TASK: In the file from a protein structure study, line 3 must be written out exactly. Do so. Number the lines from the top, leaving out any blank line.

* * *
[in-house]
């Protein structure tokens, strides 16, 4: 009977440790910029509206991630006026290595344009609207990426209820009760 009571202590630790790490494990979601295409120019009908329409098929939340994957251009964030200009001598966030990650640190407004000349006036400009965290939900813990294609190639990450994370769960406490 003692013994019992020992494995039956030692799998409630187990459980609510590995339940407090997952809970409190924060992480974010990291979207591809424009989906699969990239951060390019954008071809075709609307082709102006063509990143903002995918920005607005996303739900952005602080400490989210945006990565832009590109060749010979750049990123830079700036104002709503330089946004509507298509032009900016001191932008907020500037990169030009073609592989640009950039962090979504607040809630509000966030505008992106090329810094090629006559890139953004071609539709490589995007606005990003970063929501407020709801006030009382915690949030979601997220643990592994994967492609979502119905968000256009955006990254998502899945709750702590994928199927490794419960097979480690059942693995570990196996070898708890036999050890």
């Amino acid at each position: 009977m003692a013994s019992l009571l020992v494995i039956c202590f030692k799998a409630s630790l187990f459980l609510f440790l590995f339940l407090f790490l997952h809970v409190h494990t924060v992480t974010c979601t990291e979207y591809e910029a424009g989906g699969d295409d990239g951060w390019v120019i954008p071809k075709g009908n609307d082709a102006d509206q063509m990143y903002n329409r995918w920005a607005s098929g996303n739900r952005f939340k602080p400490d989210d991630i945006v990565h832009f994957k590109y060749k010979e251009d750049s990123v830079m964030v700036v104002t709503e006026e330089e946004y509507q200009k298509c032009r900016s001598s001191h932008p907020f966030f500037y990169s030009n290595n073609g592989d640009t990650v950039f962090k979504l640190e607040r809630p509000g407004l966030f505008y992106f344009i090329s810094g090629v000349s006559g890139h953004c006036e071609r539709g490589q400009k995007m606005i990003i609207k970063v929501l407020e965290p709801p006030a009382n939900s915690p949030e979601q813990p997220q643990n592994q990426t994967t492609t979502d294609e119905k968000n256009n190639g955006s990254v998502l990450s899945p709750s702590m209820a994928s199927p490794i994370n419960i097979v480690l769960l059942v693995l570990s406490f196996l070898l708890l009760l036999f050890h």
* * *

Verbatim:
């Amino acid at each position: 009977m003692a013994s019992l009571l020992v494995i039956c202590f030692k799998a409630s630790l187990f459980l609510f440790l590995f339940l407090f790490l997952h809970v409190h494990t924060v992480t974010c979601t990291e979207y591809e910029a424009g989906g699969d295409d990239g951060w390019v120019i954008p071809k075709g009908n609307d082709a102006d509206q063509m990143y903002n329409r995918w920005a607005s098929g996303n739900r952005f939340k602080p400490d989210d991630i945006v990565h832009f994957k590109y060749k010979e251009d750049s990123v830079m964030v700036v104002t709503e006026e330089e946004y509507q200009k298509c032009r900016s001598s001191h932008p907020f966030f500037y990169s030009n290595n073609g592989d640009t990650v950039f962090k979504l640190e607040r809630p509000g407004l966030f505008y992106f344009i090329s810094g090629v000349s006559g890139h953004c006036e071609r539709g490589q400009k995007m606005i990003i609207k970063v929501l407020e965290p709801p006030a009382n939900s915690p949030e979601q813990p997220q643990n592994q990426t994967t492609t979502d294609e119905k968000n256009n190639g955006s990254v998502l990450s899945p709750s702590m209820a994928s199927p490794i994370n419960i097979v480690l769960l059942v693995l570990s406490f196996l070898l708890l009760l036999f050890h």